This relatively short tomahawk from CRKT was designed with multi-purpose tacticians in mind. Everything about this tool was designed to be compact, lightweight, and agile. The blade head is no larger than it needs to be to reach out in front of the handle for effective chopping, and the curvature of the blade gives it an extra surface area for penetrating deep into the wood. The carbon steel blade is sharp and hard enough for shaving metal as well, while the aggressive spike can be used for digging.
The glass-reinforced nylon handle on this tomahawk is one of its most-loved features among users. Not only does it offer exceptional grip, but the multiple protrusions give you places to choke up on the tomahawk for greater control. Users felt that the tomahawk is well balanced and easy to handle in combat situations thanks to its light 1.5-pound weight.
The main issue that users found with this tomahawk is durability. The bottom edge of the blade is particularly prone to chipping when cutting through anything harder than wood – including metal and bone. Likely, this is because of too high a percentage of carbon used in the steel, and there is no way around the issue.
Still, this was something that many users who are looking to use the tomahawk primarily in the backcountry can overlook. The blade comes with a MOLLE-compatible sheath that includes a shoulder strap, and it’s one of the easiest tomahawks to carry deep into the woods. It also comes with a limited lifetime warranty (which does not cover chipping in the blade from use).
What we liked:
Lightweight and agile tactical tomahawk
Excellent grip with multiple choke-up points
Small blade with an aggressive spike
What could be better:
The blade is prone to chipping from hard materials
This small but weighty tactical tomahawk from SOG is a favorite among combat users, backcountry survivalists, and tomahawk throwers alike. The tomahawk and the upper part of the handle are constructed from a single piece of stainless steel, which makes it extremely durable. The blade is square with a deep underbite that can be helpful for both chopping wood and for aggressive hand-to-hand combat. Plus, unlike some other blades, this shape isn’t as prone to chipping since the blade is crafted from relatively soft stainless steel rather than carbon steel.
The spike on the rear of the blade is one of the features that most sets this tomahawk apart. The spike is heavy-duty enough to be used for serious digging, but it can also be used in combat for piercing. Of course, that means you’ll have a second point to keep sharp – and you’ll need to watch out for it when chopping. A flat bottom to the handle supplements the spike for multi-purpose uses like hammering.
The heft of this tomahawk – it weighs 23 ounces despite being just 12.5 inches in length – makes it one of the best throwing tomahawk we’ve seen. The axe spins relatively slowly in the air, offering better aim and easier practice for beginners. Users loved that the nylon grip offers certainty that your hand won’t slip when holding this tomahawk. Plus, the underbite of the blade can be quite handy in sticking the blade into its intended target. Just keep in mind that throwing this tomahawk will reduce its lifespan – users found that the handle can eventually break off when using it as a throwing axe.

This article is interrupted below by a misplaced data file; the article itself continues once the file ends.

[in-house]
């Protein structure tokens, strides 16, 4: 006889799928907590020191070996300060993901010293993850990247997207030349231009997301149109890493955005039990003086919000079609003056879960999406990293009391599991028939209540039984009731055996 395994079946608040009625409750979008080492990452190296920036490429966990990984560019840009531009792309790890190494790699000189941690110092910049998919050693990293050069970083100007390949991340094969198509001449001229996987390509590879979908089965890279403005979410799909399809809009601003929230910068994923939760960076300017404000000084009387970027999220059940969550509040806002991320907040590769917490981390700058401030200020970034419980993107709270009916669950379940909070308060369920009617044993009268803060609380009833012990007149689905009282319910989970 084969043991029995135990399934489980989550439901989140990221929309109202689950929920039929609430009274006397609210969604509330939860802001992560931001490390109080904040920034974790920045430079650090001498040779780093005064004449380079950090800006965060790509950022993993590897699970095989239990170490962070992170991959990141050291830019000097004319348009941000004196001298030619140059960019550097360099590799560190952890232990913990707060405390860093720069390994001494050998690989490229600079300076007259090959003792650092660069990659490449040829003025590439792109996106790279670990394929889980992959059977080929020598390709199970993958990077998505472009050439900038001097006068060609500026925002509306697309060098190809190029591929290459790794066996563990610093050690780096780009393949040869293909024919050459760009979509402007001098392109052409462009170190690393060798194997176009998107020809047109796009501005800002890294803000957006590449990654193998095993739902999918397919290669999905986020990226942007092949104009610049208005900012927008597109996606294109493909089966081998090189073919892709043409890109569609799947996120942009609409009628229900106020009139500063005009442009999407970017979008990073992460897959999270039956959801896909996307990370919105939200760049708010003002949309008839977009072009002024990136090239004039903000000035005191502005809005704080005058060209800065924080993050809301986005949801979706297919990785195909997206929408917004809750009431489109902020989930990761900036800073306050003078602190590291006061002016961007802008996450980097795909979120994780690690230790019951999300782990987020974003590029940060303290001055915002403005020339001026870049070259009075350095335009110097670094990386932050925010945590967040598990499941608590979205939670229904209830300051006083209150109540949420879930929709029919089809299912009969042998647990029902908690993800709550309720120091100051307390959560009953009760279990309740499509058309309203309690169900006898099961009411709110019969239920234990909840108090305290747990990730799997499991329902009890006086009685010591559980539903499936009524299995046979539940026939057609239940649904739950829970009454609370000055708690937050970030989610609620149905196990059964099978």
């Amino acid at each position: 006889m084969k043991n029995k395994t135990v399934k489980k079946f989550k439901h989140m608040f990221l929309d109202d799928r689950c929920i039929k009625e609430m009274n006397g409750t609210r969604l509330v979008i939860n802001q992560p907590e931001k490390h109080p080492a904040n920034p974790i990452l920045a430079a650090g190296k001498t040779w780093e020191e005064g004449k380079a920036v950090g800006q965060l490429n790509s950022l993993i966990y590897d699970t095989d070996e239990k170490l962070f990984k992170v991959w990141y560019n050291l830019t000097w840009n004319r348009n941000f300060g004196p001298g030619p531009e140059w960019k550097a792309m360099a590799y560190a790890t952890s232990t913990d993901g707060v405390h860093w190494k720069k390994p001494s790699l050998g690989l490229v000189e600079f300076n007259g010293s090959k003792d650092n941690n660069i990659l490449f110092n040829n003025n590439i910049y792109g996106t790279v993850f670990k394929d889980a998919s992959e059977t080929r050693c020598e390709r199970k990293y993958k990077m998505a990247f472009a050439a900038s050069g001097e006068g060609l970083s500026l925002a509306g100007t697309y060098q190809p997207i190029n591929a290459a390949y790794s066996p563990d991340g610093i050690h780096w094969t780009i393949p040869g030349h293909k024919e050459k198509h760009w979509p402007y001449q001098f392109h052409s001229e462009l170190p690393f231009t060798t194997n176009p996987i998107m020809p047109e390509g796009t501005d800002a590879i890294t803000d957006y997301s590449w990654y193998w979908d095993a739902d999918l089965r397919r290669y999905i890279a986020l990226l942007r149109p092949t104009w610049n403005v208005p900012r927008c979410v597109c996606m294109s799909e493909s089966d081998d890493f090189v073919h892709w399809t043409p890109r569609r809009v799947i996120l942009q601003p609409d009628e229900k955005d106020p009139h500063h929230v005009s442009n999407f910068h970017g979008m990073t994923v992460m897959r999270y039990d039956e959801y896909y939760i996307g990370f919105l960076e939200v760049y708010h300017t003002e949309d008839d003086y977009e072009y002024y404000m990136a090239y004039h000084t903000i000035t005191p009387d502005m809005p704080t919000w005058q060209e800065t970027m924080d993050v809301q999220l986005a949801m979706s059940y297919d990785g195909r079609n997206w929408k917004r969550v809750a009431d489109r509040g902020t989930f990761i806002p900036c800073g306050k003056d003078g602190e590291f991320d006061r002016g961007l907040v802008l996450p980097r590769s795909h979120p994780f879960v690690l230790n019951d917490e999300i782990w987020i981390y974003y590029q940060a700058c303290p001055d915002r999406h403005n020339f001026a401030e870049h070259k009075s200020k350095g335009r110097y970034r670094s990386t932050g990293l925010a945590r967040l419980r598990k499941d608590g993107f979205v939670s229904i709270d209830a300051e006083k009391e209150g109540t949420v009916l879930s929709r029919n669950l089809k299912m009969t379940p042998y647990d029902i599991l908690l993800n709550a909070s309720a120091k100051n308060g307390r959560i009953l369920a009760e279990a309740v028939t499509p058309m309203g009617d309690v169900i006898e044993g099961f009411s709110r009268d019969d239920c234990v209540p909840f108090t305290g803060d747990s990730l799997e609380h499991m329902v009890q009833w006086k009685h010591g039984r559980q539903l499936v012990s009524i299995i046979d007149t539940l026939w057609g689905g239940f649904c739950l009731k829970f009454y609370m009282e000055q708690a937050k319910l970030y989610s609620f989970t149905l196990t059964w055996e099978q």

This tomahawk from Gerber is expensive, but if you’re looking specifically for a military-grade combat weapon, there is no choice better. To start, this tomahawk is a massive 19.3 inches long, which provides plenty of space between you and your enemy to keep you out of harm’s way. The high-carbon steel blade is tough enough to cut through flesh and bone – as well as wood and metal – without breaking or bending.
Keep in mind, though, that this tomahawk was made for swinging rather than fast and light cuts. At almost two pounds, it can be heavy to carry around and difficult to move quickly. In addition, users reported that the blade edge is very dull and takes quite a bit of work to sharpen.
One of the unique design aspects of this tomahawk that makes it perfect for military and police use is that the bottom of the handle doubles as a pry bar. You can put your hand through the contoured hole in the blade head to put pressure on the pry bar. But, this design comes at a high cost of balance. The bottom of the handle is the heaviest part of this tomahawk, which makes chopping and combat motions relatively difficult.
Users were happy with the unique G-10 grip material on this tomahawk, which is grippy without requiring additional custom work to ensure it holds traction. It’s also worth noting that this tomahawk comes with a MOLLE-compatible sheath, which gives you a wide range of options for attaching it to your body armor or backpack.
Users love this compact tomahawk from Browning, which can be used as well in the backcountry as it can be in tactical situations. The entire tomahawk is constructed from a single piece of high-carbon 1055 steel, ensuring that it’s virtually impossible to break, bend, or chip the tool. The blade shape is relatively ideal for chopping, without being too large for precision uses like skinning game or combat. In addition, backcountry users liked the sharp adze on the rear of the blade, which could be used as a hook as well as for piercing. However, keep in mind that there is no flat area to use as a hammer on this tomahawk.
Another aspect that makes this tomahawk suitable for a wide variety of situations is the nylon paracord grip. The paracord can be removed and used on its own when needed, but otherwise provides unparalleled traction for the tomahawk.
The main concern that tactical users had with this tomahawk is its weight. At two pounds, this tomahawk is surprisingly hefty. While that adds momentum to every swing of the tool, it also takes away agility and makes it more cumbersome to carry the tomahawk deep into the backcountry.
The MOLLE-compatible sheath is a welcome addition to this capable tomahawk that further improves its standing as a tactical weapon. Weight notwithstanding, it’s easy to carry this tool in a wide variety of configurations, and the sheath won’t wear down over time.